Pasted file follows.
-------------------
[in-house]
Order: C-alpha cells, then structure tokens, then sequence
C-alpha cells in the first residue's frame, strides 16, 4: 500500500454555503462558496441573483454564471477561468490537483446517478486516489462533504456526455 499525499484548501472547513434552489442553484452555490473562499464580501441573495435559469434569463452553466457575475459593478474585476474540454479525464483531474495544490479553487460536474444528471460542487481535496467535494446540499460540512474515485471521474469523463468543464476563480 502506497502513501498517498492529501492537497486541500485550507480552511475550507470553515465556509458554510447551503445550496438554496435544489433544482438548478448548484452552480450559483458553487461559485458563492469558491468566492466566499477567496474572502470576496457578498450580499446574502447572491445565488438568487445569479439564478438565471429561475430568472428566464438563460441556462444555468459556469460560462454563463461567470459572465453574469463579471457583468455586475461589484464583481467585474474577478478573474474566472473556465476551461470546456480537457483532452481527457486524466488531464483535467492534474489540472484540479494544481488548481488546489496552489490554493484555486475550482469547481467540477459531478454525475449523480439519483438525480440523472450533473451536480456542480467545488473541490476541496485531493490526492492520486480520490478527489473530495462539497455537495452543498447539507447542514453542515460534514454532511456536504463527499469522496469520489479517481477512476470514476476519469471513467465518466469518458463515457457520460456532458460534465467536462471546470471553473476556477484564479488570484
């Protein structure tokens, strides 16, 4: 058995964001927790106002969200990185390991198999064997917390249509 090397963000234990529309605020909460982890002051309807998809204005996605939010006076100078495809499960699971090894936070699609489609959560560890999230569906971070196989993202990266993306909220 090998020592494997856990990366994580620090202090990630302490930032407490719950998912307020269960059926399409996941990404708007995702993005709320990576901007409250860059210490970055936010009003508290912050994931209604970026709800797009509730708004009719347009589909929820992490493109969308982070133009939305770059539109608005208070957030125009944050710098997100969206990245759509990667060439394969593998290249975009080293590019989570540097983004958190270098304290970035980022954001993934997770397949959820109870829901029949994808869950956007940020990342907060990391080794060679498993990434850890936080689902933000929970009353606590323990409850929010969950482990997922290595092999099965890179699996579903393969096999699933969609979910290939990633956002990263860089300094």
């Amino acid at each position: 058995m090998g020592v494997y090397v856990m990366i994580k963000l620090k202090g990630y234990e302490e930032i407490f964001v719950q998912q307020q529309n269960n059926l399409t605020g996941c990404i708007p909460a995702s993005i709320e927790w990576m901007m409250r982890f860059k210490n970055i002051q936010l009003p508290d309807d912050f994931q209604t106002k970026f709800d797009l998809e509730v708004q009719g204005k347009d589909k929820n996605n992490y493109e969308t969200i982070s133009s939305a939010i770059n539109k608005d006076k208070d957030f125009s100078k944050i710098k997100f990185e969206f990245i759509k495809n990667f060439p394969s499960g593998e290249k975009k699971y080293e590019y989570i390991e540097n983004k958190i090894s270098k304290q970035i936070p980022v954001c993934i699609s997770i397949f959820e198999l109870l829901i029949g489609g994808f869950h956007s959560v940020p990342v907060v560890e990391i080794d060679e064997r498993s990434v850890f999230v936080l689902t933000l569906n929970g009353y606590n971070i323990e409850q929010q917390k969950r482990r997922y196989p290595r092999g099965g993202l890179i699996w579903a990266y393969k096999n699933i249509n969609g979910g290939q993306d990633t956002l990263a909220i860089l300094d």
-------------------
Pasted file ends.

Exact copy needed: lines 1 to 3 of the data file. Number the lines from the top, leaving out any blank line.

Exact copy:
[in-house]
Order: C-alpha cells, then structure tokens, then sequence
C-alpha cells in the first residue's frame, strides 16, 4: 500500500454555503462558496441573483454564471477561468490537483446517478486516489462533504456526455 499525499484548501472547513434552489442553484452555490473562499464580501441573495435559469434569463452553466457575475459593478474585476474540454479525464483531474495544490479553487460536474444528471460542487481535496467535494446540499460540512474515485471521474469523463468543464476563480 502506497502513501498517498492529501492537497486541500485550507480552511475550507470553515465556509458554510447551503445550496438554496435544489433544482438548478448548484452552480450559483458553487461559485458563492469558491468566492466566499477567496474572502470576496457578498450580499446574502447572491445565488438568487445569479439564478438565471429561475430568472428566464438563460441556462444555468459556469460560462454563463461567470459572465453574469463579471457583468455586475461589484464583481467585474474577478478573474474566472473556465476551461470546456480537457483532452481527457486524466488531464483535467492534474489540472484540479494544481488548481488546489496552489490554493484555486475550482469547481467540477459531478454525475449523480439519483438525480440523472450533473451536480456542480467545488473541490476541496485531493490526492492520486480520490478527489473530495462539497455537495452543498447539507447542514453542515460534514454532511456536504463527499469522496469520489479517481477512476470514476476519469471513467465518466469518458463515457457520460456532458460534465467536462471546470471553473476556477484564479488570484